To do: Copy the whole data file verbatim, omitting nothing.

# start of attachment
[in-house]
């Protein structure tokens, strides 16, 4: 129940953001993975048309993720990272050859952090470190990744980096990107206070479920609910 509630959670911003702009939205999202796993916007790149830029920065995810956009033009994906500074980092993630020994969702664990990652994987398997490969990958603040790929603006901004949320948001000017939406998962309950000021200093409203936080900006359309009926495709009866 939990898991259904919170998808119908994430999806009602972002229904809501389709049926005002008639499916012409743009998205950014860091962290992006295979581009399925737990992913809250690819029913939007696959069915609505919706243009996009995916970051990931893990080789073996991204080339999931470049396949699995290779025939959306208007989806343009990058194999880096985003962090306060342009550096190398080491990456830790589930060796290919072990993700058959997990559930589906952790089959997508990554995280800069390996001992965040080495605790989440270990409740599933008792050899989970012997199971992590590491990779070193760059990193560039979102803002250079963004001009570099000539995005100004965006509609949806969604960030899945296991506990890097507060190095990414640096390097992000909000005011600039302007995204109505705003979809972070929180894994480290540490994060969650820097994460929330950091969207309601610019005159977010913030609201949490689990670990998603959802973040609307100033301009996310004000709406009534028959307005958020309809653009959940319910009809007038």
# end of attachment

[in-house]
């Protein structure tokens, strides 16, 4: 129940953001993975048309993720990272050859952090470190990744980096990107206070479920609910 509630959670911003702009939205999202796993916007790149830029920065995810956009033009994906500074980092993630020994969702664990990652994987398997490969990958603040790929603006901004949320948001000017939406998962309950000021200093409203936080900006359309009926495709009866 939990898991259904919170998808119908994430999806009602972002229904809501389709049926005002008639499916012409743009998205950014860091962290992006295979581009399925737990992913809250690819029913939007696959069915609505919706243009996009995916970051990931893990080789073996991204080339999931470049396949699995290779025939959306208007989806343009990058194999880096985003962090306060342009550096190398080491990456830790589930060796290919072990993700058959997990559930589906952790089959997508990554995280800069390996001992965040080495605790989440270990409740599933008792050899989970012997199971992590590491990779070193760059990193560039979102803002250079963004001009570099000539995005100004965006509609949806969604960030899945296991506990890097507060190095990414640096390097992000909000005011600039302007995204109505705003979809972070929180894994480290540490994060969650820097994460929330950091969207309601610019005159977010913030609201949490689990670990998603959802973040609307100033301009996310004000709406009534028959307005958020309809653009959940319910009809007038």